Once the deauth frames are sent to the target network, the victim will attempt to associate with the Evil Twin by attempting a 4-way handshake since the SSIDs and MAC addresses are identical. At this point, the key re-installation attack (KRACK) begins when this channel-based MitM is created. It’s unclear how the attack is performed, but the researchers somehow block the client’s message 4 from arriving to the Evil Twin. The client then receives multiple messages that the AP did not receive an appropriate response as an acknowledgment after Step 3 in the WPA handshake. Each time the client receives this message, it will reinstall the already-in-use PTK and GTK, and thereby reset the nonce and key replay counter.
By collecting and replaying Step 3 in the WPA handshake, nonce resets can be forced, which allows packets to be forged and decrypted. As we saw with WEP, the same key should never be used twice. Since the WEP IVs were short, it guaranteed that the same IV would be reused eventually. Therefore, by reusing nonces in WPA2, we violate one of the cardinal rules of never reusing keys.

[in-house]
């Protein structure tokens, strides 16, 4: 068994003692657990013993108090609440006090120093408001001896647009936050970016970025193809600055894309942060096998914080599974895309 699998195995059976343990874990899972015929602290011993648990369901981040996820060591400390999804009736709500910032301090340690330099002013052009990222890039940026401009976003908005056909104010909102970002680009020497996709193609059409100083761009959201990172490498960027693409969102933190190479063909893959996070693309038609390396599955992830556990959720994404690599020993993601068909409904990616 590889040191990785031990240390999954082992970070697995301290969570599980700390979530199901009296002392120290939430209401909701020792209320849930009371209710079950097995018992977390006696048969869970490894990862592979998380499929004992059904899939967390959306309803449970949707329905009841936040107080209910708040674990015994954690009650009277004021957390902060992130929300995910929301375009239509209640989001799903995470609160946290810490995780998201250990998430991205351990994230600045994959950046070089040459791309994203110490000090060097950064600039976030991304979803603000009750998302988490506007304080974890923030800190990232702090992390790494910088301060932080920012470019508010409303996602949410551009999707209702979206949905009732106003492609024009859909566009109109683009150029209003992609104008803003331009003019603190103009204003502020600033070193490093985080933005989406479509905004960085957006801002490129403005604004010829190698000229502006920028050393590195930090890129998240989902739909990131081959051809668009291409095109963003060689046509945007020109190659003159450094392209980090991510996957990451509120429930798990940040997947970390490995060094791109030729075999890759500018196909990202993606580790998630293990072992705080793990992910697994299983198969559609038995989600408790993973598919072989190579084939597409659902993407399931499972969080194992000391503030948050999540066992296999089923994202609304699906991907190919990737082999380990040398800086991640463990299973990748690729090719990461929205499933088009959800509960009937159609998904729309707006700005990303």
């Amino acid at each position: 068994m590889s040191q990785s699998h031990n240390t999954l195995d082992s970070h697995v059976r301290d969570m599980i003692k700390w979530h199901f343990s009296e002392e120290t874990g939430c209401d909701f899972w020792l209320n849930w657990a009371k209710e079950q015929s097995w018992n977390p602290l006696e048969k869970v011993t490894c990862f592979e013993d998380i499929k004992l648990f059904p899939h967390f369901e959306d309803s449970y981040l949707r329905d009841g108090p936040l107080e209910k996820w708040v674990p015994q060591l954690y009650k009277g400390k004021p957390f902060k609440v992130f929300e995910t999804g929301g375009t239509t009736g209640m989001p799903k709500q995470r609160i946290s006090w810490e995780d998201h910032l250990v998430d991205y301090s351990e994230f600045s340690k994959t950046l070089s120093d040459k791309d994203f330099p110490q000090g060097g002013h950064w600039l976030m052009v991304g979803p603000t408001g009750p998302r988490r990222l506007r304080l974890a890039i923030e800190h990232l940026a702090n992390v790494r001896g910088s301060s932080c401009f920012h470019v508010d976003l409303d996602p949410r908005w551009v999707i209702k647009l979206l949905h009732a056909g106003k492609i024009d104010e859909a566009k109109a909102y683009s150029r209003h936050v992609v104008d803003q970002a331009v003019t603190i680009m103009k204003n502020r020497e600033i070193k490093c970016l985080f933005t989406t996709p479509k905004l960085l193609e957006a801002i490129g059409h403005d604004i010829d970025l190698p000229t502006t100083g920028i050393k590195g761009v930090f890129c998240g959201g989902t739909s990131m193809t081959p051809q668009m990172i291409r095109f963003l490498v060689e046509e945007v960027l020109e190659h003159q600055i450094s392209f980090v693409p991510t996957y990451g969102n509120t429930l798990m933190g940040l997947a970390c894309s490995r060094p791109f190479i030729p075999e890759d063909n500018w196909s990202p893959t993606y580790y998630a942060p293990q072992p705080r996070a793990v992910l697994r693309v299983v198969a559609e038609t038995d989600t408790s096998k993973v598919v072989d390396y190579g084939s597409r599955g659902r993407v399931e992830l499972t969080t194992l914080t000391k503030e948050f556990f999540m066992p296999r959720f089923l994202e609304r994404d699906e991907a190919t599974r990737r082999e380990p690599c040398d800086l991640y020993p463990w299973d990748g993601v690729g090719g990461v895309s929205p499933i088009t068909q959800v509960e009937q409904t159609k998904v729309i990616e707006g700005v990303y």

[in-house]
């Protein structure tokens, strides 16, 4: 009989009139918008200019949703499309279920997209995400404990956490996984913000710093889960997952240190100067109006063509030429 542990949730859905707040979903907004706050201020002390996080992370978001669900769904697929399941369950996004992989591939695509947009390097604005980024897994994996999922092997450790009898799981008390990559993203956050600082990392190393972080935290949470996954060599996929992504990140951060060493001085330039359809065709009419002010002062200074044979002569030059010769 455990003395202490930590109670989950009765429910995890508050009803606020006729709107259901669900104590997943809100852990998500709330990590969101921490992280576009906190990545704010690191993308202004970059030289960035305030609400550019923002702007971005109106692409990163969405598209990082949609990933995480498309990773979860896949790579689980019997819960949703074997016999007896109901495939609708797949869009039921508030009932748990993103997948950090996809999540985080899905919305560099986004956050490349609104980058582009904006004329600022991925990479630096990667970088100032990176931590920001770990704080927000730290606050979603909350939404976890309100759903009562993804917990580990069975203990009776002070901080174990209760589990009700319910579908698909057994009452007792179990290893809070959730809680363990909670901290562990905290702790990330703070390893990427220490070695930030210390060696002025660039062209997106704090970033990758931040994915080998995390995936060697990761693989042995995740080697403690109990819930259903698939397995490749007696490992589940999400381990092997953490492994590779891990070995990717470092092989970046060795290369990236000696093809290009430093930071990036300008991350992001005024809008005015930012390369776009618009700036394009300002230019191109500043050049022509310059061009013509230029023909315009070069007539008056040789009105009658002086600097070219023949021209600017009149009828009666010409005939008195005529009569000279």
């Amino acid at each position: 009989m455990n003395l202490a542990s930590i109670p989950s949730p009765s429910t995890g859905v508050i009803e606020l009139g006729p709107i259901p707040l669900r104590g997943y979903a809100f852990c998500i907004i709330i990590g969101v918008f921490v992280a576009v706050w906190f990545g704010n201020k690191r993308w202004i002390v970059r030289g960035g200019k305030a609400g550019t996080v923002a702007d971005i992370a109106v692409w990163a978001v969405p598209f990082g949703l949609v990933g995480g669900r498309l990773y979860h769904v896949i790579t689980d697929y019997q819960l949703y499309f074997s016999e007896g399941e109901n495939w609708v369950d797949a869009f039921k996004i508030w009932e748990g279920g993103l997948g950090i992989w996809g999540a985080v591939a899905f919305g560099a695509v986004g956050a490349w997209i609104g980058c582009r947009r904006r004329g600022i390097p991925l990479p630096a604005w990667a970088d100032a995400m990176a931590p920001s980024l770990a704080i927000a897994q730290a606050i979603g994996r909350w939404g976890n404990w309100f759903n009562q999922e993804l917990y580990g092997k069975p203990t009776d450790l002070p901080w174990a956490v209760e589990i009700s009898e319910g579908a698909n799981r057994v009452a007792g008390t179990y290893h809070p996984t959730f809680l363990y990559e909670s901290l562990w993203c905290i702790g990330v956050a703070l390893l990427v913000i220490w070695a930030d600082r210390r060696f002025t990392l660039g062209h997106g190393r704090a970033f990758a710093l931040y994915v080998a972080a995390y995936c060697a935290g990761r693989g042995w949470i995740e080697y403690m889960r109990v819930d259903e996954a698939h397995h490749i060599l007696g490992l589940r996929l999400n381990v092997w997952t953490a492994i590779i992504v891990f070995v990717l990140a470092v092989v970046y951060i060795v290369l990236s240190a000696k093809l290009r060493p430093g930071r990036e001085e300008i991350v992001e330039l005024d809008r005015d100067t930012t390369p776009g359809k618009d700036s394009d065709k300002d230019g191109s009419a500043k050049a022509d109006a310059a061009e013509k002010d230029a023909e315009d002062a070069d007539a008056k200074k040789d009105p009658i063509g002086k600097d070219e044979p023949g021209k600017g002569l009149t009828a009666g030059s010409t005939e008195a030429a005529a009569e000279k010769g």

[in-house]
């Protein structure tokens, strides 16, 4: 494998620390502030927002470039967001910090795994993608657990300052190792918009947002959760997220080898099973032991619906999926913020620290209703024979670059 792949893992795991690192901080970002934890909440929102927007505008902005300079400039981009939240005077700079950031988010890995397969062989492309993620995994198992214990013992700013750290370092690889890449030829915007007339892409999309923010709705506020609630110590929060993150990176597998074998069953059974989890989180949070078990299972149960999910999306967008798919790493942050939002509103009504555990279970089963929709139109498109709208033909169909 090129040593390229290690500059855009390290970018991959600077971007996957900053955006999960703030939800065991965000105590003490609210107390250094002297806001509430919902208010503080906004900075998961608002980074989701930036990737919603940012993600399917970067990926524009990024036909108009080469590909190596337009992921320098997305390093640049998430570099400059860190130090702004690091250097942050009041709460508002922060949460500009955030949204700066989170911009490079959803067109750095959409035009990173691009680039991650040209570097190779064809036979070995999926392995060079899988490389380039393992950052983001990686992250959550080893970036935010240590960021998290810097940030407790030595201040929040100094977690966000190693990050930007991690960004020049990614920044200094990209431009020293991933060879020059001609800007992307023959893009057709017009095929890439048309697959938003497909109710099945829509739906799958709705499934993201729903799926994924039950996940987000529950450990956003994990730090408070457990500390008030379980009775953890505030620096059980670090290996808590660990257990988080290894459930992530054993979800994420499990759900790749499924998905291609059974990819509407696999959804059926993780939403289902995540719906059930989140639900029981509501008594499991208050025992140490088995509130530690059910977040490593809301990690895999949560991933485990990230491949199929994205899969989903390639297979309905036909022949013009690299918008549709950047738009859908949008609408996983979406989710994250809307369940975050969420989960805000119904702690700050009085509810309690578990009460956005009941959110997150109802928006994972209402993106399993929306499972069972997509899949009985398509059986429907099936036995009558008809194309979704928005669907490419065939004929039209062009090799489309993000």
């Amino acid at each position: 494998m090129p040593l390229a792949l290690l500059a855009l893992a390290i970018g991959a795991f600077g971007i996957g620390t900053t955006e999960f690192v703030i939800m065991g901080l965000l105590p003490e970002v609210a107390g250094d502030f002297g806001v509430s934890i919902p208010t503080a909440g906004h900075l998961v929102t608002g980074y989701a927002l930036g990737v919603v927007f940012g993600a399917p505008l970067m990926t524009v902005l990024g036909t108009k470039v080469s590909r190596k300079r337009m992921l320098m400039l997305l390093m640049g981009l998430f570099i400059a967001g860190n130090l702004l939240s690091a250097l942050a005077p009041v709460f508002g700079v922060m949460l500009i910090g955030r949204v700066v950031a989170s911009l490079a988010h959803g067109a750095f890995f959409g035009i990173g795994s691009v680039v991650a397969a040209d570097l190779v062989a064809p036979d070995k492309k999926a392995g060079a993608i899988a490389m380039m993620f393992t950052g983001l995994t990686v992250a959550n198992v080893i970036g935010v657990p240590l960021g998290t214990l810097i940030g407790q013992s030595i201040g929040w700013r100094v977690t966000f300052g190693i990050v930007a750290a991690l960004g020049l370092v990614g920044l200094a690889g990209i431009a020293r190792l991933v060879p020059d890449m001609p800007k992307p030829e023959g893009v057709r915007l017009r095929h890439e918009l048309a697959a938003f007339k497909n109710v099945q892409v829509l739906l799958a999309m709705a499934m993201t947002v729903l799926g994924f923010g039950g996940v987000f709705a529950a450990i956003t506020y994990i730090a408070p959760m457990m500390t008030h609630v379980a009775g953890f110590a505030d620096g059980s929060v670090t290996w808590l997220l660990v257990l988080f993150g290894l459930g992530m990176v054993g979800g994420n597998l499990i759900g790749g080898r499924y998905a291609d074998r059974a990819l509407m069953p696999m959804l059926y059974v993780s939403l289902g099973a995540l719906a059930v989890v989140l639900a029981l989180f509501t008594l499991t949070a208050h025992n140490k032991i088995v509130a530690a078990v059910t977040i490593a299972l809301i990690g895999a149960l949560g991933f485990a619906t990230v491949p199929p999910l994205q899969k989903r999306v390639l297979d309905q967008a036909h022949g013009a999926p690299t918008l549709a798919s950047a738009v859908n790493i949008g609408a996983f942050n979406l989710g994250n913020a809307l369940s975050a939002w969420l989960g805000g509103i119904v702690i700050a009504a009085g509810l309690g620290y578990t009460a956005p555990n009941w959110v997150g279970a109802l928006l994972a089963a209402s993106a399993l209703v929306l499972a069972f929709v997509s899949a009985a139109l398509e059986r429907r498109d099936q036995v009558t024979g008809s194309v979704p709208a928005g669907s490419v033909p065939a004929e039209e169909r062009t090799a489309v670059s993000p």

This same 4-way handshake KRACK attack can also be performed against the Group Key, PeerKey, TDLS, and Fast BSS transition handshake.
What Can Hackers Do Using KRACK Attacks?
With the KRACK attack, a channel-based man-in-the-middle (MitM) position is forced, which sets the attacker up for even nastier attack options. It can also be assumed that all packets can be decrypted. This means sensitive information (e.g. usernames/passwords, credit card information, etc.) and cookies can be stolen, session-hijacking can be performed, and packets can be injected or forged. Thus, confidentiality and integrity of data is compromised.
Practicality of KRACK Attacks
All wireless networks that use WPA2 with TKIP or GCMP are vulnerable to KRACK attacks, more so than wireless networks that use AES with CCMP. The direction in which packets can be decrypted and forged also depends on the handshake being attacked, such as 4-way, Group Key, PeerKey, TDLS, and the Fast BSS transition handshake.